Experience Thai new year in Oman through authentic dishes

Sukhonn is far from the chaos of her home in Bangkok and working in the service industry in Oman, she knew that her country would be very busy in the next few days for the Thai New Year which is a national day in Thailand.
Popularly called Songkran, a Sanskirt word that means transformation or change, the holiday falls on April 13 every year but for 2019 extends to April 15.

“The streets are filled with people. It becomes this big party that everywhere you go, you have to prepare to be splashed with water,” she said.
This is one of the highlights of the celebration — the water splashing street parties had been so popular it kept on drawing crowd from all over the world annually.
“Thais are very family centric. So we love spending this time with our family and sharing meals while partaking on different activities and celebration,” Sukhonn said.
Thailand in recent years has been one of the go-to destinations for many Omanis. A cheaper option to travel and boasting beautiful beaches, rich culture and heritage and welcoming people, hundreds of Omanis continue to be lured to its shores for a quick getaway almost every quarter.
While Songkran and its festivities are yet to gain popularity in Oman, pockets of celebrations are happening all over the city. Although full-fledged water fights are yet to happen, many of the local hospitality centres are opting for more tamed celebrations and instead, are taking the Songkran as an opportunity to highlight Thai cuisines.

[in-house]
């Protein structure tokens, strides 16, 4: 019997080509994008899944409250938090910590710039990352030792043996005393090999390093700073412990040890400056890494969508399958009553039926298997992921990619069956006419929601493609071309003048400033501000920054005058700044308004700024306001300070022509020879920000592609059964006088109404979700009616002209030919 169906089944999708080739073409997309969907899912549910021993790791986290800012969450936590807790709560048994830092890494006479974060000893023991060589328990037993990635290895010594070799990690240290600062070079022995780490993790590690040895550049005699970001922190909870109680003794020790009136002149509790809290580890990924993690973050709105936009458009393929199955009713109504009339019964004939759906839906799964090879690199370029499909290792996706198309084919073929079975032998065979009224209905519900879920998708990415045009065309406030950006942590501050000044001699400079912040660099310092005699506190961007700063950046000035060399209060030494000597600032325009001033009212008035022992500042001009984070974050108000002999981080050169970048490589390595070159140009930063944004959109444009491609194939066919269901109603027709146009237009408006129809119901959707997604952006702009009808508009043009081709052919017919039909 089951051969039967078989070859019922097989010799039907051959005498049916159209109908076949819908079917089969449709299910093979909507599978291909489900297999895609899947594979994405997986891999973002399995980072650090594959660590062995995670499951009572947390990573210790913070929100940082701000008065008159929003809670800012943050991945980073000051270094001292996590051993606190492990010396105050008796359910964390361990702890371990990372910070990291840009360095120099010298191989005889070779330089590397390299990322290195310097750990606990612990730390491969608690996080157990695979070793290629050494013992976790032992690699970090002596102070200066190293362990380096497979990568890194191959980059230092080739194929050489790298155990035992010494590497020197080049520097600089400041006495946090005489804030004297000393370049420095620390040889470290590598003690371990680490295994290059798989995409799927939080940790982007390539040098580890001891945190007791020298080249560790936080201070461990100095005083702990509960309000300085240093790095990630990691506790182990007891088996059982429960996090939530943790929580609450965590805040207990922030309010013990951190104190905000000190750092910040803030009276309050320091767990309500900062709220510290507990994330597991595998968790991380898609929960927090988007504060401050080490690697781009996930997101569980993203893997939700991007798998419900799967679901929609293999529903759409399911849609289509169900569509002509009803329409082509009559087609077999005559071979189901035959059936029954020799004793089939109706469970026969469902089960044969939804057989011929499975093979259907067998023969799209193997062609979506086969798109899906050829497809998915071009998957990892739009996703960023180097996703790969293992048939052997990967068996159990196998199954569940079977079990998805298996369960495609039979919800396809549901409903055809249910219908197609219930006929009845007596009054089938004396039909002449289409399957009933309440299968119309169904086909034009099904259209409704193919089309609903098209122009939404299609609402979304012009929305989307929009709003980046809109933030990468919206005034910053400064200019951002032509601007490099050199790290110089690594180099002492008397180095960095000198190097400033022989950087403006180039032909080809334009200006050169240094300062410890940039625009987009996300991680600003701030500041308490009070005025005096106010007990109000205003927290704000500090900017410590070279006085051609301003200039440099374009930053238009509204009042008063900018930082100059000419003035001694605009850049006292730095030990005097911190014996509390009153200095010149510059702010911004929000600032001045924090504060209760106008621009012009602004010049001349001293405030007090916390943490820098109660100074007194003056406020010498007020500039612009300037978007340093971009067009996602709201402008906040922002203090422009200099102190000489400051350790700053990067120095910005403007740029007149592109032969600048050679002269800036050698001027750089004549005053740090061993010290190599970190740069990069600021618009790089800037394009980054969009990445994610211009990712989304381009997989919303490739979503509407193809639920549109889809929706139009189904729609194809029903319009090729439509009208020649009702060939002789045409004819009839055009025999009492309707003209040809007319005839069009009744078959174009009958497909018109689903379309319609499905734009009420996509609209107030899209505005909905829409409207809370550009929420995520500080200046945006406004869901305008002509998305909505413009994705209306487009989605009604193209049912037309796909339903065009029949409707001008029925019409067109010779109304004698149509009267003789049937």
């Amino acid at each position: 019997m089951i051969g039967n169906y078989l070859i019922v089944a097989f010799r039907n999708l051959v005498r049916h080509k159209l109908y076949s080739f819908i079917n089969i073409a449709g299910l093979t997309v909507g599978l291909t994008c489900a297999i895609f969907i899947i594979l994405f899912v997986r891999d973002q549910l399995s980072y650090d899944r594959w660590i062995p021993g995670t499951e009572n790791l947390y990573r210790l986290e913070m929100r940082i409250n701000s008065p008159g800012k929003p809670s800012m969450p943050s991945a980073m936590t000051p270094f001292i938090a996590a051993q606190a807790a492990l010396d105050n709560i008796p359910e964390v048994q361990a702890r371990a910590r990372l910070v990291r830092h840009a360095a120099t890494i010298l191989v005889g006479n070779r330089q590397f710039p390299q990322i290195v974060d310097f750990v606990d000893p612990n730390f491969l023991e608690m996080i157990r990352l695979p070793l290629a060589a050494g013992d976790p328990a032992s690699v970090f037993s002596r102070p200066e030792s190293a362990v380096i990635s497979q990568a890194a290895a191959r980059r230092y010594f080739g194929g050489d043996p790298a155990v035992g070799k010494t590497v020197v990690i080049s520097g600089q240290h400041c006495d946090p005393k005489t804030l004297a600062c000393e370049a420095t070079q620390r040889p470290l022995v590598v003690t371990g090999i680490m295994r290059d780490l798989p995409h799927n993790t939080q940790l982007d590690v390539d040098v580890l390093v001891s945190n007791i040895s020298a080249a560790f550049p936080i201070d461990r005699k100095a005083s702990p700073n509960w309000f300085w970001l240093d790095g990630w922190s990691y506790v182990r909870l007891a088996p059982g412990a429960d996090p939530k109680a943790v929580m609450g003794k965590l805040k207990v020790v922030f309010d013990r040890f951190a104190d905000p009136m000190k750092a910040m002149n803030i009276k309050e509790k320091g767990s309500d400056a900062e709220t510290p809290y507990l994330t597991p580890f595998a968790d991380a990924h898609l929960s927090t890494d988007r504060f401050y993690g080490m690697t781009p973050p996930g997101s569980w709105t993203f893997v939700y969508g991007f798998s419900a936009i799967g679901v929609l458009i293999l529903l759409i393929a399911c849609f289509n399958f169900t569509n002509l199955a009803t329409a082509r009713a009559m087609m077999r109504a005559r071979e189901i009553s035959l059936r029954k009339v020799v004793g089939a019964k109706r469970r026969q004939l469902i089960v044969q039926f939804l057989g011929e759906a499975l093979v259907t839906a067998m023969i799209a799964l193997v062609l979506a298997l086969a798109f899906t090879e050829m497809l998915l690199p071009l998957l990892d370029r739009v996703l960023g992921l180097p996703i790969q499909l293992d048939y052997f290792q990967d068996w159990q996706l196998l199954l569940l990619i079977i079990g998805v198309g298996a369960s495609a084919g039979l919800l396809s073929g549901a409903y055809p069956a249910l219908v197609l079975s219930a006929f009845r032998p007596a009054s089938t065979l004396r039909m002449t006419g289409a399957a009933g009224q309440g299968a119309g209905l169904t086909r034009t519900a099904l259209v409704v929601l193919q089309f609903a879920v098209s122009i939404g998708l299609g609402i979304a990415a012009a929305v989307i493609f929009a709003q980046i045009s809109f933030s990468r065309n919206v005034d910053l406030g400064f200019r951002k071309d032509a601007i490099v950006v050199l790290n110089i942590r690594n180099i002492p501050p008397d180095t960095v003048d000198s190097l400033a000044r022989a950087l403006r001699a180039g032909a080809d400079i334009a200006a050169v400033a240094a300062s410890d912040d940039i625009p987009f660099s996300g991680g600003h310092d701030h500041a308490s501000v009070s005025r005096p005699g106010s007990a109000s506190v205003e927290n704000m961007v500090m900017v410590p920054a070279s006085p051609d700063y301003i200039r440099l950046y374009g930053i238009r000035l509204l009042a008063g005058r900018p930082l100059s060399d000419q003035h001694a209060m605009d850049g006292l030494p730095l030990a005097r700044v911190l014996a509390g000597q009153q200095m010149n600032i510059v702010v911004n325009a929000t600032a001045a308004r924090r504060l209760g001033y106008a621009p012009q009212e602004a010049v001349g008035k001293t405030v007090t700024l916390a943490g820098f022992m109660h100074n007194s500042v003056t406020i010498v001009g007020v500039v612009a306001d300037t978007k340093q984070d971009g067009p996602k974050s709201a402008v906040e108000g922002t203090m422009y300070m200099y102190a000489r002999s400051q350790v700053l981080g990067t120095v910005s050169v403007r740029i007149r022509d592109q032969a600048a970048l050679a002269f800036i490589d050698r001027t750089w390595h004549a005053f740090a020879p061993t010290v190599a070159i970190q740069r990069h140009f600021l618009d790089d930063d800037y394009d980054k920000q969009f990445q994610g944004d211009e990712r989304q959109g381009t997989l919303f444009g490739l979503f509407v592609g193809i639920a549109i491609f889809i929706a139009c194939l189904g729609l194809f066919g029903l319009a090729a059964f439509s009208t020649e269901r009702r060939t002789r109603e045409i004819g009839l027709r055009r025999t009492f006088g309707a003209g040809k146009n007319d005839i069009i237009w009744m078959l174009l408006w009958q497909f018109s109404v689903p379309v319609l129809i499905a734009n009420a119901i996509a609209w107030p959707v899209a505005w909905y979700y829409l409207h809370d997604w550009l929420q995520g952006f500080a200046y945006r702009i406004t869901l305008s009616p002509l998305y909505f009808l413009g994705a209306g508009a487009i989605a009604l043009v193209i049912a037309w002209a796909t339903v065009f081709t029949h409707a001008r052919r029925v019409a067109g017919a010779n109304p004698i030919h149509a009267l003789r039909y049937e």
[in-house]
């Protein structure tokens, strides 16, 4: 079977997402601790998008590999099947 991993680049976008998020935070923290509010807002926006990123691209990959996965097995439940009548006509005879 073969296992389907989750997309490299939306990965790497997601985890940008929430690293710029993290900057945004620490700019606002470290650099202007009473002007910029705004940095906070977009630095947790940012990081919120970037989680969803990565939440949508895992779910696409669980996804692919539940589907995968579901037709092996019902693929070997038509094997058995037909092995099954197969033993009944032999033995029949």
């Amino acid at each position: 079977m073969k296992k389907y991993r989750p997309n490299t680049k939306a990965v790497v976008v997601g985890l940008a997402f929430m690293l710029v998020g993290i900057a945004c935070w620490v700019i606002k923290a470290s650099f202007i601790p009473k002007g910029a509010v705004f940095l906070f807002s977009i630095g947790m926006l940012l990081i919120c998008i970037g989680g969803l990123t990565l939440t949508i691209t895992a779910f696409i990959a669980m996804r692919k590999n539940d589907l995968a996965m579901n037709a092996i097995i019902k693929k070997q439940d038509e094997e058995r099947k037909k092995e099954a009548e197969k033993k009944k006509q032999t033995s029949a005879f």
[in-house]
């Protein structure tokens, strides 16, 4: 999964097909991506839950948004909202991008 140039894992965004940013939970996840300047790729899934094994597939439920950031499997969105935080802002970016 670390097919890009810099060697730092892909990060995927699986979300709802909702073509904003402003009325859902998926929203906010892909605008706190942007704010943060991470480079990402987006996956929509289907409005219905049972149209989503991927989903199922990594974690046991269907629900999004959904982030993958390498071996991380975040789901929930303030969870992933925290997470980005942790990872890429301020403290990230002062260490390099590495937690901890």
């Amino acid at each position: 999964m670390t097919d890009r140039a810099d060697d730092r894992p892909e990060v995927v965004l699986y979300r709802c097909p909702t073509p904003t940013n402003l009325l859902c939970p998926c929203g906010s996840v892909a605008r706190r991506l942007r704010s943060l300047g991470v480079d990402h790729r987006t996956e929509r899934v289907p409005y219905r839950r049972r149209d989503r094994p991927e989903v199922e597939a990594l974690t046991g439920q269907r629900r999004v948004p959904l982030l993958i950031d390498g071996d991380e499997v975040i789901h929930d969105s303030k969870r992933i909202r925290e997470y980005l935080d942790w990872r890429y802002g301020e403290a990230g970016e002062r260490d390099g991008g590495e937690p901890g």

“Thais are known to love spice on their food,” shared Suphannee Thumma, Chef de Cuisine of Soi Soi, a flagship restaurant of Kempinski Hotel Muscat.
Because majority of the employees at the restaurant are from Thailand, they are able to maintain the authenticity of the flavour of the food.
“When you taste authentic Thai dishes, you can expect to be transported to Thailand’s bustling streets. The name of the restaurant alone is inspired by the word “soi” which means street in Thai. Here, we make the experience as authentic and representative of the Thai culture as possible,” she said.
“What people have to know is that preparing authentic Thai food is quite simple. It’s either deep-fried, stir-fried or grilled but you can expect us to play with the spice. We use a lot of Thai herbs, peppercorn and chili and we make sure that the meals end with delicious desserts like for our special menu here, Khanom krok or Thai coconut custard which ties the whole meal together,” she shared.
Chef Suphannee shared that when she designed the menu, she wants to take people to an adventure. Goong sarong or crispy-fried marinated prawn wrapped in yellow noodle and Gai teriyaki or the grilled chicken in bamboo stick already communicate the tropical nature of her culture. Pla muek nung manoaw or the steamed calamari will surely hit the right note with everyone who loves seafood while the Phad chaa taley or the sauteed seafood that comes with lime leaves and chili provides diversity to what people eat.
Chef Suphannee shared that to fully experience a culture, one can actually start with the food.
For Sukhonn and her friends, small acts like this give their culture a form of recognition and they are looking forward to the day when they can fully celebrate the water splashing party in Oman.
“That would make Oman truly feel like home,” she said.
Soi Soi’s Songkran menu will be available from April 11 to 13 at 6.30pm to 11 pm.